Gemalto NV, the world's largest provider of high-security mobile-phone and bank-card chips, said U.S. and U.K. spies were probably behind the most sophisticated computer attacks on its networks in at least five years though failed to steal a large amount of data.
Intrusions into the outer layer of Gemalto's networks in 2010 and 2011 appear to be linked to operations by U.S. and U.K. intelligence agencies, the company said Wednesday. The hackers sought keys used to encrypt mobile-phone conversations, messages and data traffic, which allow the monitoring of communications without having the permission to wiretap.
"We didn't know who the attackers were, but we knew right away in 2010 that this wasn't your basic hacker," Chief Executive Officer Olivier Piou said at a press conference in Paris. "This came from someone sophisticated, with deep pockets. We haven't had any attacks of this magnitude since."
Gemalto, which provides security software to companies from Visa Inc. and MasterCard Inc. to phone carriers, such as AT&T Inc., is responding to a report last week saying spies intercepted SIM-card encoders as they were being shipped to phone companies in countries including Afghanistan, Iran and India. The report, by the Intercept, cited documents from former U.S. National Security Agency contractor Edward Snowden.
It's unlikely the spies managed to steal a large amount of encryption keys, Gemalto said. The Snowden documents showed that SIM-card makers accounted for only a minority of the parties targeted, it said.
"None of our products are affected and there's no significant financial risk," Piou said. The company doesn't intend to pursue legal action and hasn't reached out to the NSA or the U.K.'s Government Communications Headquarters, he said.
Shares of Gemalto gained as much as 3.4 percent and rose 2.9 percent to 71.40 euros at 2:20 p.m. in Amsterdam, giving the company a market capitalization of 6.3 billion euros ($7.2 billion).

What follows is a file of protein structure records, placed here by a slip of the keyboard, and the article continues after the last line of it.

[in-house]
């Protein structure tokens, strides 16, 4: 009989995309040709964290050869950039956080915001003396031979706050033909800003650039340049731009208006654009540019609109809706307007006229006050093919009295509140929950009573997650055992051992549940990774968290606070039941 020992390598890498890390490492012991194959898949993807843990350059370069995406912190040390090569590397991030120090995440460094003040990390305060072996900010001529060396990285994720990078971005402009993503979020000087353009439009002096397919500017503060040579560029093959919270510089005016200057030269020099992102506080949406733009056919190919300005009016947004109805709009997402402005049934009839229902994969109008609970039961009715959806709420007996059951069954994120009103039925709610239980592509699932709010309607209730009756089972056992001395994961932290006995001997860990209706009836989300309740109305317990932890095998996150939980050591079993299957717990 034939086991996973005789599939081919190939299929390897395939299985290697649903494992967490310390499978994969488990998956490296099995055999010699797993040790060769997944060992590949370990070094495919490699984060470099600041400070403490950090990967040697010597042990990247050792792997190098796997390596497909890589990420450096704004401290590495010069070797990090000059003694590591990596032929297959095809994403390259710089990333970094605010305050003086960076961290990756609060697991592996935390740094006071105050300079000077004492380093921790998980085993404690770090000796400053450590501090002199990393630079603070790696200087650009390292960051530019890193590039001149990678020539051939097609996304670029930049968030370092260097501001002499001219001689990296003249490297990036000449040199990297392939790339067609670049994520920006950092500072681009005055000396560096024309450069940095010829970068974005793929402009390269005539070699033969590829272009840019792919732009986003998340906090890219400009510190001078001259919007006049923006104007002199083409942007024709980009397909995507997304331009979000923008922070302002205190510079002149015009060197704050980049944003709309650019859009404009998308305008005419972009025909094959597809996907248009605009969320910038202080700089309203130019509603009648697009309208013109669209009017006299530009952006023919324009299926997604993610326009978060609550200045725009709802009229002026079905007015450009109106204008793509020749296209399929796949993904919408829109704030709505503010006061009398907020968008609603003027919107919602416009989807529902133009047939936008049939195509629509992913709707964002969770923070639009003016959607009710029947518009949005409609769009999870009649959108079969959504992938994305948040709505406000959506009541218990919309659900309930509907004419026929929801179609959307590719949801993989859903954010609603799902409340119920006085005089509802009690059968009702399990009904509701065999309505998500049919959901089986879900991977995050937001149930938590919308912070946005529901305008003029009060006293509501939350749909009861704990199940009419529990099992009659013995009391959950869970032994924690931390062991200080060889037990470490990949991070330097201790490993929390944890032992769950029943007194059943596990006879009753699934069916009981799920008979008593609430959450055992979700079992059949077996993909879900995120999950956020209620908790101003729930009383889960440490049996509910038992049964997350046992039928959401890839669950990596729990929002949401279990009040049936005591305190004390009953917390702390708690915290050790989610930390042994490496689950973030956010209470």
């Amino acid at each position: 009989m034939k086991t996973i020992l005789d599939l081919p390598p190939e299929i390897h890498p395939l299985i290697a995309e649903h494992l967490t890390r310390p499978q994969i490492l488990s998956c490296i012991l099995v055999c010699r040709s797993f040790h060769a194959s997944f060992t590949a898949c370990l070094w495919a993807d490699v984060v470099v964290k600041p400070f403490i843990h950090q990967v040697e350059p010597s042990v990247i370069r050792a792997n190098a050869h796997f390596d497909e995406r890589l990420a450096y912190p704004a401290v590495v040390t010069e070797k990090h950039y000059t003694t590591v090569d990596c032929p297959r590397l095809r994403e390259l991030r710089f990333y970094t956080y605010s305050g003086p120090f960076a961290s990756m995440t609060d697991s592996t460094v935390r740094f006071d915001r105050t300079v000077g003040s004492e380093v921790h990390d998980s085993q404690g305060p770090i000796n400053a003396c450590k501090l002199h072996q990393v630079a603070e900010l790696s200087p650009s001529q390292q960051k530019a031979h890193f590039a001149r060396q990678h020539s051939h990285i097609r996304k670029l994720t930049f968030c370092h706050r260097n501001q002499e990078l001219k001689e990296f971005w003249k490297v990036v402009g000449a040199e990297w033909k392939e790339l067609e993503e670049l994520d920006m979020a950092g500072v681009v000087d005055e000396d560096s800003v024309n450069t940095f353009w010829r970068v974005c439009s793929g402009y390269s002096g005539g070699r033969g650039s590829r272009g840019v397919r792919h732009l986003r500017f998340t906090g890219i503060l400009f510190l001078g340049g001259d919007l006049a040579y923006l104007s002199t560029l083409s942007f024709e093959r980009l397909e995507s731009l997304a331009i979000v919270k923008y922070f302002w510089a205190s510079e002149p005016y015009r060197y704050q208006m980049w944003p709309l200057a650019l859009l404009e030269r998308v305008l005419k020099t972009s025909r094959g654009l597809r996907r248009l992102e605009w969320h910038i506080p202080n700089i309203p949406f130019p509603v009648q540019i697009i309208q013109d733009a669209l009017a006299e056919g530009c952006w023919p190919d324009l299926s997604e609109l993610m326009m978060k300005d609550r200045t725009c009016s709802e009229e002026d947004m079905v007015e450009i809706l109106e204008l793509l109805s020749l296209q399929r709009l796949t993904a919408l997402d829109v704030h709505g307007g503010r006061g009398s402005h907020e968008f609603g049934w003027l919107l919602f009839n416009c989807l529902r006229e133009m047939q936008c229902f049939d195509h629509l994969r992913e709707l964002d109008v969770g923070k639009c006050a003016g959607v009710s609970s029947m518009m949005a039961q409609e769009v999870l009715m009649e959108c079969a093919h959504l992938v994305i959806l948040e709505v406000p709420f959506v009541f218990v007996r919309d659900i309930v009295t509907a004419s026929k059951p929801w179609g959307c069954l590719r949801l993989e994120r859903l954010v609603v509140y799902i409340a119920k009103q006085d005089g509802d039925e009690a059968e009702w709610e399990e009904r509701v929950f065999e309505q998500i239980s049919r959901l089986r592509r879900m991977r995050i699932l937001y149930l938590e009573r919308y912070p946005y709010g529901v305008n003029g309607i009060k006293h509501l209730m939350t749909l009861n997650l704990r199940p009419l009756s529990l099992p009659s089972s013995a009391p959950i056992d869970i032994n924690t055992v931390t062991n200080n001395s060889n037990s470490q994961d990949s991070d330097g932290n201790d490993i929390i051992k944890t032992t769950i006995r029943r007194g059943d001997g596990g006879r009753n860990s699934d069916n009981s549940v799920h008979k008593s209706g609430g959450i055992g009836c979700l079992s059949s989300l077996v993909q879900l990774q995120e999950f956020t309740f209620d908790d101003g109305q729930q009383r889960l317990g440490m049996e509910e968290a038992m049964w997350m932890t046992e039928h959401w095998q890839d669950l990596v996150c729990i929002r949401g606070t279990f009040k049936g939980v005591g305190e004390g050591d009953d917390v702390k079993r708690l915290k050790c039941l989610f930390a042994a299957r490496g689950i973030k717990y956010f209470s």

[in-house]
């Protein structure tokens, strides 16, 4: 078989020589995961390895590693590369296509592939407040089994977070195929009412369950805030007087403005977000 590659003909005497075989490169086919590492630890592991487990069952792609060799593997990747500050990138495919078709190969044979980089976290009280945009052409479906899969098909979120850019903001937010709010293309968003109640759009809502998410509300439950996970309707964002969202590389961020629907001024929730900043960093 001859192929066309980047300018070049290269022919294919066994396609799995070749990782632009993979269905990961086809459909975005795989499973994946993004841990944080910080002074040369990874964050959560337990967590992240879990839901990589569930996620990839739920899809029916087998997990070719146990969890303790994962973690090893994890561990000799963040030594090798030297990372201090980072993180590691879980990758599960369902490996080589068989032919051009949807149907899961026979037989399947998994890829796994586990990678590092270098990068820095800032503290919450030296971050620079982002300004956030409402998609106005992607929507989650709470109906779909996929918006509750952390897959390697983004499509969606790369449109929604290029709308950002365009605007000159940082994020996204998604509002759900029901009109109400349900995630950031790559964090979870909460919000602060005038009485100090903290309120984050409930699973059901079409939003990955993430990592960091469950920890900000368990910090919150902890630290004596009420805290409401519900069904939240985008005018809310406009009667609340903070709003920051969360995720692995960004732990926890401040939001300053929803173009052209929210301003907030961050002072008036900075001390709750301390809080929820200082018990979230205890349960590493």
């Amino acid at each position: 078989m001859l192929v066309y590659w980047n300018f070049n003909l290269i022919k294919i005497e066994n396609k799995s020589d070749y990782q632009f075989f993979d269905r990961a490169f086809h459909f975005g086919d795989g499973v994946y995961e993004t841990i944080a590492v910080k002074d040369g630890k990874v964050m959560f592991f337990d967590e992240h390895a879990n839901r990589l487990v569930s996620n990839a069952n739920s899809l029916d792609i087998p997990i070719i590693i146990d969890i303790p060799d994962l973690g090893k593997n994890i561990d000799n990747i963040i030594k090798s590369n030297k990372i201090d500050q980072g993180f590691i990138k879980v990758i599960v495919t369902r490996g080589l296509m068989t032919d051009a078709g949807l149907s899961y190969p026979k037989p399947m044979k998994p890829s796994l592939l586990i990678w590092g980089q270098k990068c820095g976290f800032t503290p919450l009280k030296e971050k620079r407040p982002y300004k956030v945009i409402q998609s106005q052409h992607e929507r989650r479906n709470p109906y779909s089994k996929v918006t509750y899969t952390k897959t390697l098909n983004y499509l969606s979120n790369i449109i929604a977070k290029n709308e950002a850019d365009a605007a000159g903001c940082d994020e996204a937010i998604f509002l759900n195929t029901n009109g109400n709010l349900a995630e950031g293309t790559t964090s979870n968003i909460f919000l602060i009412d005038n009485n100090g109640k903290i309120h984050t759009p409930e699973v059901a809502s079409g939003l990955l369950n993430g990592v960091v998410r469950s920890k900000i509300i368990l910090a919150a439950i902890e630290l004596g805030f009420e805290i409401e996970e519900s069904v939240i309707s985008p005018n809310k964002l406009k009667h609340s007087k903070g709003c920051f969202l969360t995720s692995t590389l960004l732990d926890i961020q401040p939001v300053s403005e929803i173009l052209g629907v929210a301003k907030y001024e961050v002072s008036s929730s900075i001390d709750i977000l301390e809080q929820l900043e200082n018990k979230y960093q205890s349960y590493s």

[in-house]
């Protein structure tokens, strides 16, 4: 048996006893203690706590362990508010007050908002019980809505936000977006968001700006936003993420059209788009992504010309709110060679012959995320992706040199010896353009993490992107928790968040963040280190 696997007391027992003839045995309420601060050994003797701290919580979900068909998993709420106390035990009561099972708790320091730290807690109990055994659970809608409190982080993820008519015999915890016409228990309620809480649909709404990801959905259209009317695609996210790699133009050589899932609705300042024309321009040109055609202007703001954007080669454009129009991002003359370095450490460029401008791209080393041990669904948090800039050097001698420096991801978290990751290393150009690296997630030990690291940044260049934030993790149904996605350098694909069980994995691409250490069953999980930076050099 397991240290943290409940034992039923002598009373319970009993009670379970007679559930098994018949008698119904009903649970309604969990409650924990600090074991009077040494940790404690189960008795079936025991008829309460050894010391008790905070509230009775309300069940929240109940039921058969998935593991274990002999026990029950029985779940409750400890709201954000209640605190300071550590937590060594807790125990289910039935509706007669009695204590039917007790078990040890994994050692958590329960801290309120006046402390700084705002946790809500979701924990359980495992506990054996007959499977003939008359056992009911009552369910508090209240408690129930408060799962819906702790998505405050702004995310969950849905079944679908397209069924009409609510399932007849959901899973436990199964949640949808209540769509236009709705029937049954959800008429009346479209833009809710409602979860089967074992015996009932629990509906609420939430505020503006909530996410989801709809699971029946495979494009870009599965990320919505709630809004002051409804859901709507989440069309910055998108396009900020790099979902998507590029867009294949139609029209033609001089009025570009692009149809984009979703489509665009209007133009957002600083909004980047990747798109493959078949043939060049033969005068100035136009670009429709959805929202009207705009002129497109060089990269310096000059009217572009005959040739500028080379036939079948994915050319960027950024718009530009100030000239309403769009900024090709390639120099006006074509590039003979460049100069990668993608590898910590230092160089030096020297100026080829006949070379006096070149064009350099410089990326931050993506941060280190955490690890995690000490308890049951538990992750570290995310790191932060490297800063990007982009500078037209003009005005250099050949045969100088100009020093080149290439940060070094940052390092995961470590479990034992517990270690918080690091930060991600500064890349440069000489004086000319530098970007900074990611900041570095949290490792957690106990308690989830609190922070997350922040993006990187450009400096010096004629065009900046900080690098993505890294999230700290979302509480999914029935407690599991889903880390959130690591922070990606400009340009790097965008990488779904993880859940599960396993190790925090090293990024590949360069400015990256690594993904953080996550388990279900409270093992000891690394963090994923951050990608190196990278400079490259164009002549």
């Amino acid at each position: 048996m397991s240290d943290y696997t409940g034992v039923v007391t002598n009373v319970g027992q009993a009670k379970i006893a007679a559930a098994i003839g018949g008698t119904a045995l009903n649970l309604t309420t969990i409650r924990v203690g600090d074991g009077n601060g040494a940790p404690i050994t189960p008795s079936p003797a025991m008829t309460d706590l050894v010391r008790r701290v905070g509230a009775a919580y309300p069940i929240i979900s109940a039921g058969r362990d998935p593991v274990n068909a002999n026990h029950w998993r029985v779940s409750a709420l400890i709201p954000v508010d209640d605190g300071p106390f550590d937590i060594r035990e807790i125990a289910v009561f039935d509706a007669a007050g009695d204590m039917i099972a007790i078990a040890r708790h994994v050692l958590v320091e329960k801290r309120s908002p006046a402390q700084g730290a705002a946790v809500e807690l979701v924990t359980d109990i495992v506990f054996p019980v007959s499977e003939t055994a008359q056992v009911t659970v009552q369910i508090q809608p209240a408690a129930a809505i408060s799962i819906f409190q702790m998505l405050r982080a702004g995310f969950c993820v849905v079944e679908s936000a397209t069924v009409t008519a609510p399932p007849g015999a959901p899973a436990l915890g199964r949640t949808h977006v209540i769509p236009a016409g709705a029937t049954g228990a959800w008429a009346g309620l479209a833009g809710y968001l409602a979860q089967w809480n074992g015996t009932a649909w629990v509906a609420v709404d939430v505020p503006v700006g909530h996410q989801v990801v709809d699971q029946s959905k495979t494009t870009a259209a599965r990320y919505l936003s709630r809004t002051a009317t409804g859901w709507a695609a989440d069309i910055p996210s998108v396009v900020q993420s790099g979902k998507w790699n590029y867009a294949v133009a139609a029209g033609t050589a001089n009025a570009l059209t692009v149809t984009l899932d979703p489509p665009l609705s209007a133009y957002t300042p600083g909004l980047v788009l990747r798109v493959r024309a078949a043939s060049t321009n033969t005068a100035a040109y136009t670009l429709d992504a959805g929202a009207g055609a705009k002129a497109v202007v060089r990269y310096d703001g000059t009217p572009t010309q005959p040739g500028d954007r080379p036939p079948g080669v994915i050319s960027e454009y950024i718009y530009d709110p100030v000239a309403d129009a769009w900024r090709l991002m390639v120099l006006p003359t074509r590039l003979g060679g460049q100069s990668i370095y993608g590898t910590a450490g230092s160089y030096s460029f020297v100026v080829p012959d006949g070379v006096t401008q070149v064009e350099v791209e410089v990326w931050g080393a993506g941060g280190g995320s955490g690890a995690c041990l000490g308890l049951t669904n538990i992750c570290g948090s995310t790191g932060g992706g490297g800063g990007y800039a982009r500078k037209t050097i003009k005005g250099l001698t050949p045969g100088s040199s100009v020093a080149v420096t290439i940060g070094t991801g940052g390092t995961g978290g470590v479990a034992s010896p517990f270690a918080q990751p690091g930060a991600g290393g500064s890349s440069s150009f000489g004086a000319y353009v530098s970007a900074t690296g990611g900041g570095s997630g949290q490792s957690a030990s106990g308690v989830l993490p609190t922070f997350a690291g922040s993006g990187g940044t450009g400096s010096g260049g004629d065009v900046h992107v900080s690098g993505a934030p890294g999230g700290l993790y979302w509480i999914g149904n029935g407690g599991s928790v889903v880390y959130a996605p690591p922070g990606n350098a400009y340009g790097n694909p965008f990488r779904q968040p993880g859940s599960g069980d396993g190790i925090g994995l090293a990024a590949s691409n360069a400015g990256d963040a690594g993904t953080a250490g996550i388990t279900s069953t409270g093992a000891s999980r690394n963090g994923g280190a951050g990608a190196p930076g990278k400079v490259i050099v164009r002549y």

Under Piou, 56, Gemalto has diversified from selling SIMs for phones and chips for bank cards. It now develops security and encryption technology for passports, electronic contracts and payment services, for clients including governments, banks and companies such as Microsoft Corp. and Boeing Co.
Such customers each year make their own audit of how secure Gemalto's systems are. About 500 audits were conducted last year, and the company made adjustments to reflect the feedback it received, Piou said. Gemalto spends about 10 million euros each year on upgrading its security.
"Even for a special team of U.K. and U.S. intelligence guys, it took more than a year of attempts to get into part of Gemalto's system," Piou said. "If anything, that delay has reassured our customers."
During the course of 2010 and 2011, Gemalto said it recorded several attacks on the external parts of its networks, two of which were particularly noteworthy.
Gemalto Chief Security Officer Patrick Lacruche said raids in June 2010 showed someone was trying to spy on employees' messaging system. A month later, attackers used sophisticated malware to send fraudulent e-mail to one of Gemalto's carrier clients. Gemalto declined to say which customer it was.